This book weaves together perspectives drawn from critical international relations, anthropology and social theory in order to understand the Polish and Baltic post-Cold War politics of becoming European.
Approaching the study of Europe’s eastern enlargement through a post-colonial critique, author Maria Mälksoo makes a convincing case for a rethinking of European identity. Drawing on the theorist Edward Said, she contends that studies of the European Union are marked by a prevailing Orientalism, rarely asking who has traditionally been able to define European identity, and whether this identity should be presented as an historical process rather than a static category. The central argument of this book is that the historical experience of being framed as simultaneously in Europe - and yet not quite in Europe – informs the current self-understandings and security imaginaries of Poland and the Baltic States. Exploring this existential condition of ‘liminal Europeaness’ among foreign and security policy-making elites, the book considers its effects on key security policy issues, including relations with Western Europe, Russia and the United States.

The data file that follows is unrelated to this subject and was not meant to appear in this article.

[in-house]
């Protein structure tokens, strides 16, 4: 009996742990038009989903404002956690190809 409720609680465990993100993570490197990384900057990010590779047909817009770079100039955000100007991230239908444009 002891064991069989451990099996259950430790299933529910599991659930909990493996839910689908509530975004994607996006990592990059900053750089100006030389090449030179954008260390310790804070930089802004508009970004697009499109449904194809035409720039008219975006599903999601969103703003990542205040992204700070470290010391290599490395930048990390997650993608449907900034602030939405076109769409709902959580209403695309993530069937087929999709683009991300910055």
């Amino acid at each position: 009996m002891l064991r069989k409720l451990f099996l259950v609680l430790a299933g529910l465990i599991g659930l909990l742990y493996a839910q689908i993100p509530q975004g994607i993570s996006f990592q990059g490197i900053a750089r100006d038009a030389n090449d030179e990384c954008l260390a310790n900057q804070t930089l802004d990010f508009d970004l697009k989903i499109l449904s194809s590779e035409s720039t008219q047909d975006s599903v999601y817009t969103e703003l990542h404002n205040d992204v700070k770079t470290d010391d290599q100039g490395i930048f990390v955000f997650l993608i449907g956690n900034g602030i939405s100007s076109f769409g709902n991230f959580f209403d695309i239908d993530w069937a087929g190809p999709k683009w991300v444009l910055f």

Supported by solid empirical analyses, this book provides an innovative and interdisciplinary approach to the post-Cold War predicament of Poland and the Baltic States. It will be of interest to students and scholars of International Relations, European Studies, Social and Political Theory, and Anthropology.
'This is a remarkable and even daring book. In 154 pages Maria Ma¨lksoo, a researcher at the International Centre for Defense Studies in Tallinn, Estonia, fastidiously sets out to understand the post-Cold War politics of becoming European.' - Meike Wulf - (University of Maastricht) Journal of Baltic Studies.
1. The Politics of Becoming European 2. Dialogical Understanding of Collective Identity Formation 3. Liminality in the Politics of Becoming 4. ‘Becoming European’ as Identity Politics: Europe and Old and New 5. The Memory Politics of Becoming European: The East European Subalterns and the Collective Memory of Europe 6. The ‘Carnival’ of Iraq as the Meeting Point for Identity, Memory and Security Politics of Becoming European 7. Conclusion: How We Become What We Are
The field of international relations has changed dramatically in recent years, with new subject matter being brought to light and new approaches from in and out of the social sciences being tried out. This series offers itself as a broad church for innovative work that aims to renew the discipline.